Weblogger Code of Conduct

by Sean Hackbarth

The blogosphere is buzzing with a NY Times story on nastiness in the tech blogosphere and a call for a “Blogger’s Code of Conduct.”

I abide by an informal code of conduct: be nice. I’ve only banned one person from commenting on TAM, and that was after putting up with his wacked-out rants for over a year. John Hawkins also has a quasi-code:

If you have a blog with “threatening or libelous comments” on it, just delete them and don’t worry about the “cries of censorship.” Your blog is like your home; it’s your house, your rules. Also, I’ve found that while you will have some complainers about deletions, the vast majority of people strongly prefer a tightly controlled comment section. I run mine like the Stasi and the biggest complaint is generally, “Why don’t you ban so and so, he’s annoying!”

A set of badges might work in that readers would go to an unfamiliar weblog see a particular badge and know if anonymous comments are allowed or multiple sources are used in a post. It would be like a Better Business Bureau label for weblogs. That’s fine to an extent, but fraud and bad business practices still occur from BBB companies.

I don’t think there’s a real market for such labels. Weblogs create a unique, personal connection between writer and reader. If the reader trusts the weblogger’s writing they’ll come back; if not they find another weblog. At least in the political blogosphere readers are fairly critical and analyze the writing based on the links and the ideology of the weblog. I know going to DailyKos I’ll get a hard-Left tinge to whatever is the subject. At Redstate it’s the Right-wing angle. About the most use of O’Reilly’s badges would be for newcomers to the blogosphere; those who aren’t familiar with how things are done and the culture of weblogging.

About the best webloggers can do is guard their sites carefully, making sure conversations don’t get out of hand. When they do they must block offenders and contact local authorities if necessary. Anonymous commenters aren’t as anonymous as they think they are. We, webloggers and commenters, need to treat each other and our subjects with respect. We can be hard-hitting and pointed, but we can still do it without crossing the line into meanness.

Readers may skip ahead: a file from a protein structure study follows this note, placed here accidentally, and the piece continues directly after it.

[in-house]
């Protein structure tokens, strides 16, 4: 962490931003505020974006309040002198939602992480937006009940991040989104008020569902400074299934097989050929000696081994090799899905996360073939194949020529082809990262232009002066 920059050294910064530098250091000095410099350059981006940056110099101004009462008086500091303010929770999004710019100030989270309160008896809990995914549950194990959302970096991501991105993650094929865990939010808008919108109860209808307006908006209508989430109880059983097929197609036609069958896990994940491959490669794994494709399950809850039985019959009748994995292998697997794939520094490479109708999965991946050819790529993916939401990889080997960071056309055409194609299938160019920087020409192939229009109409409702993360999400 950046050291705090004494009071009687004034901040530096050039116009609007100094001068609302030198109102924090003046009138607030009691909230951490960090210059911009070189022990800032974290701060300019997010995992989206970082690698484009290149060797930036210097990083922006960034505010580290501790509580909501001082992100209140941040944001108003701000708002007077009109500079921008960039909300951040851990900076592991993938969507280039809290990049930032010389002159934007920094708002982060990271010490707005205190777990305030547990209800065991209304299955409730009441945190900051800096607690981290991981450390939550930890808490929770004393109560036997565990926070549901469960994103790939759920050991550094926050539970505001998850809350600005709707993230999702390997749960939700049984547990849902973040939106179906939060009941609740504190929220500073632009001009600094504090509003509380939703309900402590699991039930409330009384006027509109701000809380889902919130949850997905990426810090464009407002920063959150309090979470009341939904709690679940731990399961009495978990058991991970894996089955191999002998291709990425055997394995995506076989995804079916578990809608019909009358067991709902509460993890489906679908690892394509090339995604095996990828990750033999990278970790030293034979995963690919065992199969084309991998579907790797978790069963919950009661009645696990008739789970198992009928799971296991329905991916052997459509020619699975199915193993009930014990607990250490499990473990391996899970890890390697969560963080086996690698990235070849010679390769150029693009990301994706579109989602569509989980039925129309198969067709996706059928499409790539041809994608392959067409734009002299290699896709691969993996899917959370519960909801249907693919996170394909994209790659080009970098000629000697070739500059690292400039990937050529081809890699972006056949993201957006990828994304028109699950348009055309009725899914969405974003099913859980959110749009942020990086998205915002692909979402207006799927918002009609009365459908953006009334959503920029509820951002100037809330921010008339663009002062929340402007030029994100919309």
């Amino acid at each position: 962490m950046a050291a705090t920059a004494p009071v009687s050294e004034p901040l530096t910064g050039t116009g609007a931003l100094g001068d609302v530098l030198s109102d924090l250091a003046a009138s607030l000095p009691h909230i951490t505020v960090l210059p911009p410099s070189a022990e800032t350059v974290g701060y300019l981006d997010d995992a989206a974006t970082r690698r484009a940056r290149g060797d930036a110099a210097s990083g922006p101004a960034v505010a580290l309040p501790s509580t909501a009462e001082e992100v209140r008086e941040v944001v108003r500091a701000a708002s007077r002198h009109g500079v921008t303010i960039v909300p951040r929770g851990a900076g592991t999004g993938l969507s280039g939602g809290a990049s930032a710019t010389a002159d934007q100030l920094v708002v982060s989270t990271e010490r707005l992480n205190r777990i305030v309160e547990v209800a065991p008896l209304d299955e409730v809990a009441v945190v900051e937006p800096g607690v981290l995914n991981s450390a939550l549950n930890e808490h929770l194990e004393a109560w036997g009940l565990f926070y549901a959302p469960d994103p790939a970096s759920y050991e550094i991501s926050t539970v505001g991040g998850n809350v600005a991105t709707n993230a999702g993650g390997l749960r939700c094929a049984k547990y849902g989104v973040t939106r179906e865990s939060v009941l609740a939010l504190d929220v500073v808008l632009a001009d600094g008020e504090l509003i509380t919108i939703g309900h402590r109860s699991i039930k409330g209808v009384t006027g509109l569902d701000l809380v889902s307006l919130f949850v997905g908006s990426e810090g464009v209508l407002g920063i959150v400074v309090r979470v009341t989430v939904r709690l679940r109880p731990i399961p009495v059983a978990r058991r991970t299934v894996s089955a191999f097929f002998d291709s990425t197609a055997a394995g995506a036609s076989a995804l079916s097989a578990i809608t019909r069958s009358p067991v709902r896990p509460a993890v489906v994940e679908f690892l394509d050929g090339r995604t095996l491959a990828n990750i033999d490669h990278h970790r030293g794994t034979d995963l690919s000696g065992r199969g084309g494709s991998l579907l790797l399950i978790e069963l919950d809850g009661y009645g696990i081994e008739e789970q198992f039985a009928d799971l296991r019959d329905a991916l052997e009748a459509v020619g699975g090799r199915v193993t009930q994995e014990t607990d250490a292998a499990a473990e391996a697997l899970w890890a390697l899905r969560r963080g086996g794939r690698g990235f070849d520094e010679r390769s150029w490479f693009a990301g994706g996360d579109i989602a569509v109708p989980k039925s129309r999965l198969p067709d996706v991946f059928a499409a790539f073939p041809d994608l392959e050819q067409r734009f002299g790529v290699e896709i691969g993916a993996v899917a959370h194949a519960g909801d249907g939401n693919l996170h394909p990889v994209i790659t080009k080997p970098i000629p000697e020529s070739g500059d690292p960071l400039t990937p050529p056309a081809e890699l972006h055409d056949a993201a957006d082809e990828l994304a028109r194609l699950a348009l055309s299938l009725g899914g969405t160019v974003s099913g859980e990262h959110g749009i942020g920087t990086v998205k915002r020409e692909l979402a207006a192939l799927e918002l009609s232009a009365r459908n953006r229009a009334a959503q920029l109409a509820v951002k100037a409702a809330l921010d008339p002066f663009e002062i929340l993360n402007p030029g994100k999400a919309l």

Another action that can be done is gathering voices together to decry incivility. An open letter like the one a group of conservative webloggers signed asking that Ann Coulter never be invited back to CPAC is such an example.

These are small efforts. But they avoid a one-size-fits-all or a multiple-rules-breed-confusion solution of a code. Ultimately we need to be nice and follow the Golden Rule.

Here are a few other reactions to the code:

And more at memeorandum.

“A Call for Manners in the World of Nasty Blogs

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2 Responses to “Weblogger Code of Conduct”


I hope this doesn’t catch on…

So, define “civil” behavior in blog writing and commenting. Yeah, and then ask another blogger to define them, and then ask a couple of readers, and the next thing you know I can’t say “Children should be seen and not heard.”…


Is that what happened to Jeff? I was beginning to wonder.

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